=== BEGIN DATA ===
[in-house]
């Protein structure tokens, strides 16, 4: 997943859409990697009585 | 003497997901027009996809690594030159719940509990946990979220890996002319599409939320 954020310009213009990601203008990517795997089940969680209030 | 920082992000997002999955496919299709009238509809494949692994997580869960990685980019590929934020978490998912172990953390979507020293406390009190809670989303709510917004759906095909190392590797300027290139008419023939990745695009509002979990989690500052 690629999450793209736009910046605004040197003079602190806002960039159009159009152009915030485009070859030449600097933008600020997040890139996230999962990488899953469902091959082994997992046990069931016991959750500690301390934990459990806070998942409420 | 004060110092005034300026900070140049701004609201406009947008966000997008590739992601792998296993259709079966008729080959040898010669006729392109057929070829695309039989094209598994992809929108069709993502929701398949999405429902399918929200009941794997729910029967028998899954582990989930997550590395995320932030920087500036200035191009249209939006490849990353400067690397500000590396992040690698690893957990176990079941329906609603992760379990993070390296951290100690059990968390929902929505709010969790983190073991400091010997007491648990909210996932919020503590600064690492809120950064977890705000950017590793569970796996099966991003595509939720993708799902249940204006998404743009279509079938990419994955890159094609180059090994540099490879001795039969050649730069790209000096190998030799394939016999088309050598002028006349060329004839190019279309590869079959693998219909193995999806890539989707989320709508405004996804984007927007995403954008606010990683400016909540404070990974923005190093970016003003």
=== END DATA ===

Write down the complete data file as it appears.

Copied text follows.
[in-house]
């Protein structure tokens, strides 16, 4: 997943859409990697009585 | 003497997901027009996809690594030159719940509990946990979220890996002319599409939320 954020310009213009990601203008990517795997089940969680209030 | 920082992000997002999955496919299709009238509809494949692994997580869960990685980019590929934020978490998912172990953390979507020293406390009190809670989303709510917004759906095909190392590797300027290139008419023939990745695009509002979990989690500052 690629999450793209736009910046605004040197003079602190806002960039159009159009152009915030485009070859030449600097933008600020997040890139996230999962990488899953469902091959082994997992046990069931016991959750500690301390934990459990806070998942409420 | 004060110092005034300026900070140049701004609201406009947008966000997008590739992601792998296993259709079966008729080959040898010669006729392109057929070829695309039989094209598994992809929108069709993502929701398949999405429902399918929200009941794997729910029967028998899954582990989930997550590395995320932030920087500036200035191009249209939006490849990353400067690397500000590396992040690698690893957990176990079941329906609603992760379990993070390296951290100690059990968390929902929505709010969790983190073991400091010997007491648990909210996932919020503590600064690492809120950064977890705000950017590793569970796996099966991003595509939720993708799902249940204006998404743009279509079938990419994955890159094609180059090994540099490879001795039969050649730069790209000096190998030799394939016999088309050598002028006349060329004839190019279309590869079959693998219909193995999806890539989707989320709508405004996804984007927007995403954008606010990683400016909540404070990974923005190093970016003003």